Science Fair Olympiad

Online International Science Fair Olympiad

International Online Science Fair Olympiad

The article below was written September, 2007. Can’t believe it has been 15 years since we announced our science fair contest. We still follow the same guidelines and the principles still apply.  We are extending the invitation once again to our readers and followers. Come join the fun. Everyone wins something!  Below is the original announcement. 

We are so excited to have the first science fair projects site for parents, teachers, homeschoolers and students where you can share your ideas, projects and experiments with each other worldwide. This is truly a forum where an interested community can seek answers to their questions.

We all run into stumbling blocks when we are working on a project. I am sure that other people have the same experience, it is just that we are at home, alone, we think that we are the only one who struggles, hit roadblocks, and just don’t know where to go. Well, now you have a place to ask your questions without hesitation.

And to sweeten your science fair experience, we have an International Science Fair Olympiad where you put your science fair projects on and win prizes. Click on the link above and get all the details.

2 thoughts on “Science Fair Olympiad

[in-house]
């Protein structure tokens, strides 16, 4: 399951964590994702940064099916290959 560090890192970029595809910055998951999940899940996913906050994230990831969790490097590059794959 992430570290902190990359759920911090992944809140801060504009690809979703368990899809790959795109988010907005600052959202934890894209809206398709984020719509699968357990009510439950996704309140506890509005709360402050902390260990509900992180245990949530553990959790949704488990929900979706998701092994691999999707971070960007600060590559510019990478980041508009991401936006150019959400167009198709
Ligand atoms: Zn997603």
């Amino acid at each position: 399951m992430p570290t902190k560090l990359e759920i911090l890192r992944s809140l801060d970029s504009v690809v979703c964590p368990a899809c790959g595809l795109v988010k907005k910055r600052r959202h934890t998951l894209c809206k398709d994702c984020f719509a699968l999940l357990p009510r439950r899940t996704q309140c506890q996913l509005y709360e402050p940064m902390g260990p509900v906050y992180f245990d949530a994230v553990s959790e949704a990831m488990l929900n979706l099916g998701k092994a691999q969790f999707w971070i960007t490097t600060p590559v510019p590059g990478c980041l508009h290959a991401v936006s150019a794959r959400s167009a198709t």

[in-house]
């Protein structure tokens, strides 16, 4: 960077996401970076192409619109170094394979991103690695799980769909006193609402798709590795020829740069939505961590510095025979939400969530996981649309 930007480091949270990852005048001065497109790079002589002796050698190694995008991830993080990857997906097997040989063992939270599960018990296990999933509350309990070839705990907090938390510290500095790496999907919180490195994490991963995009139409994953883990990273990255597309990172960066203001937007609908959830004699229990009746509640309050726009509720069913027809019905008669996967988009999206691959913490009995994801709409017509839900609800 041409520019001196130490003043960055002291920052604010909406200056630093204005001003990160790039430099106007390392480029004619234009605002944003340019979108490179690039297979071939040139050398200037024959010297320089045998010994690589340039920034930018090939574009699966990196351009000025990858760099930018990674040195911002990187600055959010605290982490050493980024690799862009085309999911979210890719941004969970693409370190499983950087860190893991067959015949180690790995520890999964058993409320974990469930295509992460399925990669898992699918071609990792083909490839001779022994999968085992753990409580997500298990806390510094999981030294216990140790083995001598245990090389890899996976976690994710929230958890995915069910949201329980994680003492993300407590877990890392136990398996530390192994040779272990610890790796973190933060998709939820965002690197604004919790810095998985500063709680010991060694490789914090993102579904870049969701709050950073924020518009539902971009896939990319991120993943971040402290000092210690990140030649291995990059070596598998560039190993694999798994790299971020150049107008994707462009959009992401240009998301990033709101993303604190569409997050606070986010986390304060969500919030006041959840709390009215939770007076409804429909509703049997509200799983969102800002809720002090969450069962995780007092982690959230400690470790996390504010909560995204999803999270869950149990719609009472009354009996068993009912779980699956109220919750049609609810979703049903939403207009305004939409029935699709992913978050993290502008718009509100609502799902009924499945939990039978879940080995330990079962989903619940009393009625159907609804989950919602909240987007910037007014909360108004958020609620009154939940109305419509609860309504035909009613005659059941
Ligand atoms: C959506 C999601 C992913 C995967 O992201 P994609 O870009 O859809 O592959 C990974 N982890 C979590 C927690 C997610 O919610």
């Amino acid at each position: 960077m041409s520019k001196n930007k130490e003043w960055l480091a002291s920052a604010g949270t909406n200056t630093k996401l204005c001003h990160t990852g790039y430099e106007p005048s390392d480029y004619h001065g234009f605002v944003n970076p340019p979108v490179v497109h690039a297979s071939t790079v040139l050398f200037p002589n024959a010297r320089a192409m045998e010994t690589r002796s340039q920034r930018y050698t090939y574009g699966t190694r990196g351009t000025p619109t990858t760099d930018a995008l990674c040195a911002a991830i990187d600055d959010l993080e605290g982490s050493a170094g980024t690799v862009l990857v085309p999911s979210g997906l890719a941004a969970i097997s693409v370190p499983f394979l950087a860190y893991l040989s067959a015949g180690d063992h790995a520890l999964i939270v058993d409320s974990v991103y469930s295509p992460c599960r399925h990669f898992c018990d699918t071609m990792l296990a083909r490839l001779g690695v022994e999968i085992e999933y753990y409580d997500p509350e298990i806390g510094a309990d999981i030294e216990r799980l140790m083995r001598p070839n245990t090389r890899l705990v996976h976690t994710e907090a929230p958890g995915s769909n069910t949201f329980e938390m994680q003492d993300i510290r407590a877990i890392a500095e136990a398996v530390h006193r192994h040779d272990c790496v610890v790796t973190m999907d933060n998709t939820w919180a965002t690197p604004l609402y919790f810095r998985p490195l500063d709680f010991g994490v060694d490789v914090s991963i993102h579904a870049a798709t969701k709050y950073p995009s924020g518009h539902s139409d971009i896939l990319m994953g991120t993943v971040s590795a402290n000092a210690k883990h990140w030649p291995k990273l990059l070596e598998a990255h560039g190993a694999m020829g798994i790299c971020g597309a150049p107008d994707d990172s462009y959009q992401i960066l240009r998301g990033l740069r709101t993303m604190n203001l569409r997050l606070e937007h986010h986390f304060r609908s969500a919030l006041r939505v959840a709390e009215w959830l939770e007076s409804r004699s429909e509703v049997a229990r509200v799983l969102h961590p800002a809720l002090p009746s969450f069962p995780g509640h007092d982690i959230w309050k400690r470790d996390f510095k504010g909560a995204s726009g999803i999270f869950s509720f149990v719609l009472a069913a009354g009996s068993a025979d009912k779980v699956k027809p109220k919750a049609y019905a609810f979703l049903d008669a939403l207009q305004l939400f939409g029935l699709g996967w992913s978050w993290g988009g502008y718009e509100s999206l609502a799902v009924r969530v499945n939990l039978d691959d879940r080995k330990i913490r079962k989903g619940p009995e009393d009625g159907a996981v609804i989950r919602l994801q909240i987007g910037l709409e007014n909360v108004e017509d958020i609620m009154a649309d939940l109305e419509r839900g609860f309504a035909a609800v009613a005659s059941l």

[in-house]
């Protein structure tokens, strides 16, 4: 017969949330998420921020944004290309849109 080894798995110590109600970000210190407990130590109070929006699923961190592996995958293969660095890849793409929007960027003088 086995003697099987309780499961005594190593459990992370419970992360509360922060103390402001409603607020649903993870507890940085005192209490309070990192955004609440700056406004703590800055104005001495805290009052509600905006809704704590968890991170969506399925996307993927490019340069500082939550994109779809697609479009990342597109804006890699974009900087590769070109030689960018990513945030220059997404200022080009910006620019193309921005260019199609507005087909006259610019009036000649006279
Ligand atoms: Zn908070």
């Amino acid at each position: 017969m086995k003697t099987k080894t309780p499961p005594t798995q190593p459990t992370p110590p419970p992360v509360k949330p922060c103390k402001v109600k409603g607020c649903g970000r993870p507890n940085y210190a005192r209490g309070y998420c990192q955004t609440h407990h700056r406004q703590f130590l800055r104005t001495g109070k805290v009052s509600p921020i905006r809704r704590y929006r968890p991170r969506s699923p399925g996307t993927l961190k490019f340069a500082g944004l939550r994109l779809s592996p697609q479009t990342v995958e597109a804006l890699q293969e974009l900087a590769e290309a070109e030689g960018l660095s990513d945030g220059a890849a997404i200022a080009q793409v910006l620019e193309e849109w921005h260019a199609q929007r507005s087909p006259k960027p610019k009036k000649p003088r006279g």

1. Robbi E. says:

    Fall is a great time of the year to introduce your students or kids to scientific observations. Field work is key to gathering scientific data and will be used as the primary data gathering technique in upper grades and college. During the Fall months you can explore your local area and have your students keep a journal on observations that they make about the world around them. For example, one student may want to record how long it takes for a tree in their yard, in a park or on school property to go from a green and fully foliated specimen until it loses all of its leaves. Each stage of the transition can be documented with notes, drawing and specimen samples or photographs. Observational field studies are cheap, easy and accessible for every student.

  2. Jordan says:

    Optical Illusion Science Fair Project Idea:

    Find 10 pairs of children that are the same height. Dress one of each pair in stripes that go vertically and one in stripes that go horizontally (same material). Get a panel of 5 boys and 5 girls and ask them to tell which one of the pair is taller. Do vertical lines make things look taller? Do boys and girls see this the same way? Does color matter or just the way the stripes go?

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